Literary voices from Leimert Park, a "cholo goth" art show at These Days Gallery downtown, an evening with playwright David Mamet, a retrospective of L.A. ceramist Dora De Larios, a zine conference in Highland Park and the Los Angeles Dance Festival. Here are 18 fun and engaging things to do and see in L.A. this week.
Voices From the 'Black Greenwich Village'
"Memory was the coldest bar," Shonda Buchanan muses in her poem "Sybil Awakes," from the new collection Equipoise: Poems From Goddess Country. "She wanted to open her mouth/without giving up secrets ... maybe sing of the floating memory behind her eyes," Buchanan continues in homage to female prophets of the past. The Hampton University English professor is a kind of modern-day oracle, revealing the secret intersections of race and gender in her work. She also edited the 2006 anthology Voices From Leimert Park, and this evening she uses that title for an event with fellow poets including Derek Brown, Imani Tolliver, October Blu, Peggy Dobreer and Regina Higgins. Stories Books & Café, 1716 W. Sunset Blvd., Echo Park; Fri., Feb. 23, 8 p.m.; free. (213) 413-3733, storiesla.com. —Falling James
More New Sounds Downtown
There's nothing more thrilling than hearing new music for the first time, and this weekend audiences at Disney Hall will be the first in the world to witness the premiere of New York composer Nico Muhly's Register, a work for organ and orchestra, featuring British organist James McVinnie. In the past, Muhly has collaborated with Philip Glass, Björk, Antony & the Johnsons, Sufjan Stevens and Bryce Dessner, and his previous organ pieces have ranged from the cycling ethereal enchantment of The Revd Mustard his Installation Prelude to the sublimely austere soundscape Fast Twitchy Organs. James Conlon walks across the street from his day job at L.A. Opera to lead the L.A. Philharmonic through Maurice Ravel's orchestral arrangement of Modest Mussorgsky's landmark Pictures at an Exhibition. Walt Disney Concert Hall, 111 S. Grand Ave., downtown; Fri.-Sat., Feb. 23-24, 8 p.m.; Sun., Feb. 25, 2 p.m.; $20-$188. (323) 850-2000, laphil.com. —Falling James
Thirsty White Ally
In an age of increased racism and police brutality, not to mention immigrant, women’s and LGBTQ rights that are under attack, everyone claims to be culturally tuned in, or “woke,” a word that’s permeated pop culture, from social media and fashion to Saturday Night Live. But can you be too “woke”? Can being too self-aware make you self-indulgent? In her autobiographical sketch show, Thirsty White Ally, N.Y. comedian/writer Rachel Joravsky spoofs not only white privilege, especially the misappropriation of black culture, but white guilt among with-it millennials. Joravksy grew up in a middle-class, Jewish home in a predominantly black neighborhood of Chicago. With help from fellow comedian Rachel Pegram, Joravsky draws from personal experiences and takes on such characters as white, Black Lives Matter activists and hip-hop-loving girls to poke fun at our politically correct times. Joravsky also hosts stand-up by Jaboukie Young-White, who opens the show. Nerdmelt, 7522 W. Sunset Blvd., Hollywood; Feb. 23, 7-8:30 p.m.; $8. (323) 851-7223, nerdmeltla.com. —Siran Babayan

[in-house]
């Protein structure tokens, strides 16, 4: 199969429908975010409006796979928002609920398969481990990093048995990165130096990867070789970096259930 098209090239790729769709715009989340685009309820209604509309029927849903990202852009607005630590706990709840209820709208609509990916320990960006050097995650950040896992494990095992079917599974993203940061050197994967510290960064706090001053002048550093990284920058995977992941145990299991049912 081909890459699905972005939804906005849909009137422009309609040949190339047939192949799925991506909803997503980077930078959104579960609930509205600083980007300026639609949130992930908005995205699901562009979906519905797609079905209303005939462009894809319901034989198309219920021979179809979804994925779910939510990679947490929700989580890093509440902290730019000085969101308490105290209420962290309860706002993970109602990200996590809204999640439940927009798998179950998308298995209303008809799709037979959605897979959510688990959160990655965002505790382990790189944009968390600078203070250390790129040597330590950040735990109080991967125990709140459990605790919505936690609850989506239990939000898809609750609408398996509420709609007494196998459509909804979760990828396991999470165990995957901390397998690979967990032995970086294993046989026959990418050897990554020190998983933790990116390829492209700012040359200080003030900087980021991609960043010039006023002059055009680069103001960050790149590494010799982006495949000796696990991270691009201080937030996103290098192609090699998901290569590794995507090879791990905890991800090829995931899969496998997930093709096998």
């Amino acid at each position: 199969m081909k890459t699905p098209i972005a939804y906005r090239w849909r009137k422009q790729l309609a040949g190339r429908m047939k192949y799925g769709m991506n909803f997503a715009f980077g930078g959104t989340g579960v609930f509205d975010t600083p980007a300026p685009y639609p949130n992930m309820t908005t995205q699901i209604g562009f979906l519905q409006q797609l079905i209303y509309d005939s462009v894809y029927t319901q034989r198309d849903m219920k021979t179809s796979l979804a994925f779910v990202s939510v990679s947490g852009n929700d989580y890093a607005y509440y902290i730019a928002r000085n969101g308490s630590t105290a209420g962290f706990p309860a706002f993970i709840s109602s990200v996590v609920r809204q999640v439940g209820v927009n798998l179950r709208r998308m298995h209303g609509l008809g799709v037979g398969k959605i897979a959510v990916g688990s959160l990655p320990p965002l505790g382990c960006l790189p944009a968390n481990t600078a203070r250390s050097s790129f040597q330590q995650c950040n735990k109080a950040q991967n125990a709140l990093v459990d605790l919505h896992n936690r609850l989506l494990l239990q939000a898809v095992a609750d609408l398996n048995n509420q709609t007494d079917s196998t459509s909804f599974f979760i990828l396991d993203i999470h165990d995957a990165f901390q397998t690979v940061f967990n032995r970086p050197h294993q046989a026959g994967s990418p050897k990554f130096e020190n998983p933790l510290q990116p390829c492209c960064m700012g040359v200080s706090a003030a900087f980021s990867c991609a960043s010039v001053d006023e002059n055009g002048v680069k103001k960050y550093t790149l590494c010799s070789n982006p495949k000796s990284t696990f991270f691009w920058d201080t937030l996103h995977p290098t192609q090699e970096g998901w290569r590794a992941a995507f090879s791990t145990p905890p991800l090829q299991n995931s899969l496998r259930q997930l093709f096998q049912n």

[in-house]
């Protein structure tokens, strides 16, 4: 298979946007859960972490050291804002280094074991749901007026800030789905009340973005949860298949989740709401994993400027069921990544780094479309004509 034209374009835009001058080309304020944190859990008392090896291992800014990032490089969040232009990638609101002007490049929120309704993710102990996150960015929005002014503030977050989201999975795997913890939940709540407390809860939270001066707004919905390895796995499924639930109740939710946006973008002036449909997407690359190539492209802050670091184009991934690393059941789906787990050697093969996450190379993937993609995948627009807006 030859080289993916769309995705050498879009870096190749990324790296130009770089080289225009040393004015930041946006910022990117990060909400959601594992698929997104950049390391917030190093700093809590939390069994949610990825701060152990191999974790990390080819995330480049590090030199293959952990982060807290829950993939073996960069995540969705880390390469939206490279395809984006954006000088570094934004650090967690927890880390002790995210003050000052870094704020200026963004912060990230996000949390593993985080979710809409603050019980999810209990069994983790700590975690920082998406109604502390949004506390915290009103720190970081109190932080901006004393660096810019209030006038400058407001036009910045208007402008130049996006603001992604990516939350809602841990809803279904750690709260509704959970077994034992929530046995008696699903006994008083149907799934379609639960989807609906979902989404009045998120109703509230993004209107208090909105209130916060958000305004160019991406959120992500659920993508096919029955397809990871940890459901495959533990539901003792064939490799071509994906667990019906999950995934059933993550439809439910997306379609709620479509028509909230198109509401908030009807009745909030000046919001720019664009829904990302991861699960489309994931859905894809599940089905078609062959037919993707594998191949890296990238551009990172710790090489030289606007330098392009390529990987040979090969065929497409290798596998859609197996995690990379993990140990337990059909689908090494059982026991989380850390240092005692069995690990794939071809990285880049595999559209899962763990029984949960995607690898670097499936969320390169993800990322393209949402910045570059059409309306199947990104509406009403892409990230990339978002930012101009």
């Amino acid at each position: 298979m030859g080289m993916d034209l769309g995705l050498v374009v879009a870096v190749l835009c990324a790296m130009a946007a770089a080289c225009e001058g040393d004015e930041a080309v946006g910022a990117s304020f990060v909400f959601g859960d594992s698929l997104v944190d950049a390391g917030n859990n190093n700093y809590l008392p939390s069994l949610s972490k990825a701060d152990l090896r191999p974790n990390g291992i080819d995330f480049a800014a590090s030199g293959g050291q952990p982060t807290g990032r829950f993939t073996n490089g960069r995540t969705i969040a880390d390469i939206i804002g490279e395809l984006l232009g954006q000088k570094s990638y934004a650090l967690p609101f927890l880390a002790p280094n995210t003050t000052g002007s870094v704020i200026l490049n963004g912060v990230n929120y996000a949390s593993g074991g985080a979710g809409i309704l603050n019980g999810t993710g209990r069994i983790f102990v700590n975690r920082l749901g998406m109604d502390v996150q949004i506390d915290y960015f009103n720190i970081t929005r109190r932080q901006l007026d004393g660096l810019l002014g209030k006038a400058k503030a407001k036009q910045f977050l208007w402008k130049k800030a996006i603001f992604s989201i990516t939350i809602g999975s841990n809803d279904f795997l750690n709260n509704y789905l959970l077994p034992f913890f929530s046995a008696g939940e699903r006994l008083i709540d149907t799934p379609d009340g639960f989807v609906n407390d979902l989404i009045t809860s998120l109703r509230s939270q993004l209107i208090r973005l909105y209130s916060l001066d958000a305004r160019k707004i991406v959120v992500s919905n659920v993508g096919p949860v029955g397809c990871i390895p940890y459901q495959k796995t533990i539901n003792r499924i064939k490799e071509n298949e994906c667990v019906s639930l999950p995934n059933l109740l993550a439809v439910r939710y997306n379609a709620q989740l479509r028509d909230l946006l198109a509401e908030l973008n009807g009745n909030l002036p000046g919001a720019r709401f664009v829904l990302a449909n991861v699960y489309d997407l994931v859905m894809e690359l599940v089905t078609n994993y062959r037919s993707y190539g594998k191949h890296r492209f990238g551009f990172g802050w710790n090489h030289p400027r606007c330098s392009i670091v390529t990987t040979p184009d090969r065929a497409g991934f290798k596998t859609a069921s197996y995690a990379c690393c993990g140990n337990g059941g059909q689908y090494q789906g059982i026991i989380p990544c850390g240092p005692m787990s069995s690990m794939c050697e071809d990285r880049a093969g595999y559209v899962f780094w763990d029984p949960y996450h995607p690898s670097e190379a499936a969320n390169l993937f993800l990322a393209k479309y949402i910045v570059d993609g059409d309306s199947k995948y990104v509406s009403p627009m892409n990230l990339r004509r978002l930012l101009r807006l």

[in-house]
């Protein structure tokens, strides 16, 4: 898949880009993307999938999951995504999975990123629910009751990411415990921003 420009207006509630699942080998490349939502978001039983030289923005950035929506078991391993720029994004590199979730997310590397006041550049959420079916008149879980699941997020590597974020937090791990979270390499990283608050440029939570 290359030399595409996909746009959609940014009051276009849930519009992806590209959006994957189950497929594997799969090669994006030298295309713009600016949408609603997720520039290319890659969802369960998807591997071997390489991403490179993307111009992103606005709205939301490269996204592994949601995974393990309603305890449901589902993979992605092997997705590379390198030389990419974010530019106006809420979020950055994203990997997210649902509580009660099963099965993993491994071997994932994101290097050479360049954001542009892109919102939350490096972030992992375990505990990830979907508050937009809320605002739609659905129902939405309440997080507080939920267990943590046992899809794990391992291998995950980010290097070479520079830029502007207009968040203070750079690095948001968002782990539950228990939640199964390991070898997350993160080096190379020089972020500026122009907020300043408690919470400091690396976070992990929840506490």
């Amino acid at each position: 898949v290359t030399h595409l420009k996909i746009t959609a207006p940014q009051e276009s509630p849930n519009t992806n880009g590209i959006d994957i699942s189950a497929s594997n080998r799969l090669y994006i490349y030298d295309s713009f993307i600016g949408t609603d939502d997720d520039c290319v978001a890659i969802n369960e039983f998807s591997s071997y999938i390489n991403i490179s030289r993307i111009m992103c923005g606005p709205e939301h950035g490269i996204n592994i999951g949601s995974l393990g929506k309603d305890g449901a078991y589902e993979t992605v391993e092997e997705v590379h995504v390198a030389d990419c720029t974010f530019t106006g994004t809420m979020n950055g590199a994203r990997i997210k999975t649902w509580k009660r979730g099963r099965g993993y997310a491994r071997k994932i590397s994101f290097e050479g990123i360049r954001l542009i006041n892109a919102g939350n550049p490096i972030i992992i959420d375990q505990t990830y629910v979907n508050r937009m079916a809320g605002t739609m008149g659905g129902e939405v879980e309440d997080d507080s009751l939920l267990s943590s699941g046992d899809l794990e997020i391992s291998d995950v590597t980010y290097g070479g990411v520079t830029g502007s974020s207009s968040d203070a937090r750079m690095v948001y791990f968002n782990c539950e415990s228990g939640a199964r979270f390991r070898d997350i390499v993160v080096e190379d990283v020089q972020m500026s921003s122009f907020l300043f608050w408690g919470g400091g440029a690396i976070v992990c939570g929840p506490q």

Get Down With Bodies 2
Hot on the heels of Pacific Standard Time's exploration of Los Angeles/Latin America cross-cultural elements comes Euro-centric FLAX (France Los Angeles Exchange) with The Dialectic of the Stars, curated by Fabien Danesi. The festival features 19 French and American artists with installations and performances, all free, at five venues ranging from the Ford Amphitheater to LACE and the relatively new Los Angeles Dance Project studios, which hosts Bodies 2. The live dancing body is choreographer Noé Soulier. The second body for Bodies 2 is in Naotaka Hiro's film The Pit (Dancer With Golden Lips). L.A. Dance Project Studios, 2245 E. Washington Blvd., downtown; Sat., Feb. 24, 7:30 p.m.; free. flaxfoundation.org. —Ann Haskins
Our Brains Are Like Bonsai
Bonsai is the Japanese art of growing miniature trees or shrubs in a pot. Opened in 1968, the bonsai holdings at the Huntington Library's Japanese Garden number in the hundreds and include pine, elm and juniper, some more than 1,000 years old. This weekend, you can learn about these trees and how to landscape them at the museum's annual, popular Bonsai-a-Thon. Saturday features a workshop for beginners and kids (registration required), while Sunday features a behind-the-scenes tour of the bonsai nursery. Both days offer an exhibit, demonstrations led by styling experts, raffle, live auction, additional tours and a "bonsai bazaar" with more than 20 vendors selling trees, pots, tools and other materials. The Huntington Library, 1151 Oxford Road, San Marino; Sat.-Sun., Feb. 24-25, 10 a.m.-5 p.m.; $25, $21 seniors & students; $13 children, free under 4. (626) 405-2100, huntington.org. —Siran Babayan
Praying for Pain
Latin and Gothic cultures have always shared a creative kinship, especially when it comes to expressing the complexities of love and pain. "The Pain Isn't Over," Leafar Seyer's solo art show at These Days Gallery, explores the dramatic depths of this connection, not only through music but also through visual art. The vocalist for the music duo Prayers is known for an aesthetic and sound that's been called "cholo goth." This exhibit delves into both subcultures, presenting painting, photography, sculpture and clothing design within an immersive installation celebrating the ironies of the SoCal lifestyle, the perils of fame and success, and niche influences on the artist, such as L.A. dark-music icons Christian Death. These Days Gallery, 118 Winston St., downtown; opening reception Sat., Feb. 24, 7 p.m.-1 a.m.; runs through April 8; free. thesedaysla.com. —Lina Lecaro